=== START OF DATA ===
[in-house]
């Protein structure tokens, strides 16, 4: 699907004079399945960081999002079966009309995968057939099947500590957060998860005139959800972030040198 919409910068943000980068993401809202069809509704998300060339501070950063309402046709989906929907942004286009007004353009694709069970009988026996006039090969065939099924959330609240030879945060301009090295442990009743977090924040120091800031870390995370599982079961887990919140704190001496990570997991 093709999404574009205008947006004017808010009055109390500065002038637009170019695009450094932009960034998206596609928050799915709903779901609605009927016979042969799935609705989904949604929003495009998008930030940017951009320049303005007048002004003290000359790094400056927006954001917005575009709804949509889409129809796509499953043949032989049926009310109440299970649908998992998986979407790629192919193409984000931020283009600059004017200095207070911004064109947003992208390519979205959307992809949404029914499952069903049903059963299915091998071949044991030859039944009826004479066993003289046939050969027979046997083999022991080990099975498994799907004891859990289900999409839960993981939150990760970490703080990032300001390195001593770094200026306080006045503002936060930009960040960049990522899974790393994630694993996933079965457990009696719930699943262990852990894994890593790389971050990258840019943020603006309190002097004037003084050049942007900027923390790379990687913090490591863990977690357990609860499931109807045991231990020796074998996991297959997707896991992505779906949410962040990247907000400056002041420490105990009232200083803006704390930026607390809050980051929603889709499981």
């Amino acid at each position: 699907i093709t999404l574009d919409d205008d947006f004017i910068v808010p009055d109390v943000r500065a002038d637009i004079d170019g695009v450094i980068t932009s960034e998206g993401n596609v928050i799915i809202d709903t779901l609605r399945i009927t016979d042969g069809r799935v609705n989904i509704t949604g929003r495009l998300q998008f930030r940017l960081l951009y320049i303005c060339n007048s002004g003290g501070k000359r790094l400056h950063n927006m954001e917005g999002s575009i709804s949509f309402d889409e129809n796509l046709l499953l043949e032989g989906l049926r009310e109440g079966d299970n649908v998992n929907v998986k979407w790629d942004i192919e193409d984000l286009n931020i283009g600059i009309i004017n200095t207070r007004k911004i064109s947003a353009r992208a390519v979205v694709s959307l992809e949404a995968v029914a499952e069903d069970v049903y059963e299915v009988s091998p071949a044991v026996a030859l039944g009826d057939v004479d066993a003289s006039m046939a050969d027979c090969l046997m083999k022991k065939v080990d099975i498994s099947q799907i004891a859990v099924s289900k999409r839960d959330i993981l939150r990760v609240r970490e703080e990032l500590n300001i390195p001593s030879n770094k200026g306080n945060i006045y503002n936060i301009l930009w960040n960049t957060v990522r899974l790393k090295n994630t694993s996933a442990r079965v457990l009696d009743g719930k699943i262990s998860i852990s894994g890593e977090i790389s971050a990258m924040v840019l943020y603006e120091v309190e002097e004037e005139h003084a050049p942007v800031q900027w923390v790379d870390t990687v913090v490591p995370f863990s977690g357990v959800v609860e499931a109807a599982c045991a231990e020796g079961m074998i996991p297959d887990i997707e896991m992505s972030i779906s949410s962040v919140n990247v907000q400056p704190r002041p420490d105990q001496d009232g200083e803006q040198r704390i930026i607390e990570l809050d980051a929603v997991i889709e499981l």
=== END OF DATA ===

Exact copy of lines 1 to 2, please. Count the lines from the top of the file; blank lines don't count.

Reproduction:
[in-house]
């Protein structure tokens, strides 16, 4: 699907004079399945960081999002079966009309995968057939099947500590957060998860005139959800972030040198 919409910068943000980068993401809202069809509704998300060339501070950063309402046709989906929907942004286009007004353009694709069970009988026996006039090969065939099924959330609240030879945060301009090295442990009743977090924040120091800031870390995370599982079961887990919140704190001496990570997991 093709999404574009205008947006004017808010009055109390500065002038637009170019695009450094932009960034998206596609928050799915709903779901609605009927016979042969799935609705989904949604929003495009998008930030940017951009320049303005007048002004003290000359790094400056927006954001917005575009709804949509889409129809796509499953043949032989049926009310109440299970649908998992998986979407790629192919193409984000931020283009600059004017200095207070911004064109947003992208390519979205959307992809949404029914499952069903049903059963299915091998071949044991030859039944009826004479066993003289046939050969027979046997083999022991080990099975498994799907004891859990289900999409839960993981939150990760970490703080990032300001390195001593770094200026306080006045503002936060930009960040960049990522899974790393994630694993996933079965457990009696719930699943262990852990894994890593790389971050990258840019943020603006309190002097004037003084050049942007900027923390790379990687913090490591863990977690357990609860499931109807045991231990020796074998996991297959997707896991992505779906949410962040990247907000400056002041420490105990009232200083803006704390930026607390809050980051929603889709499981």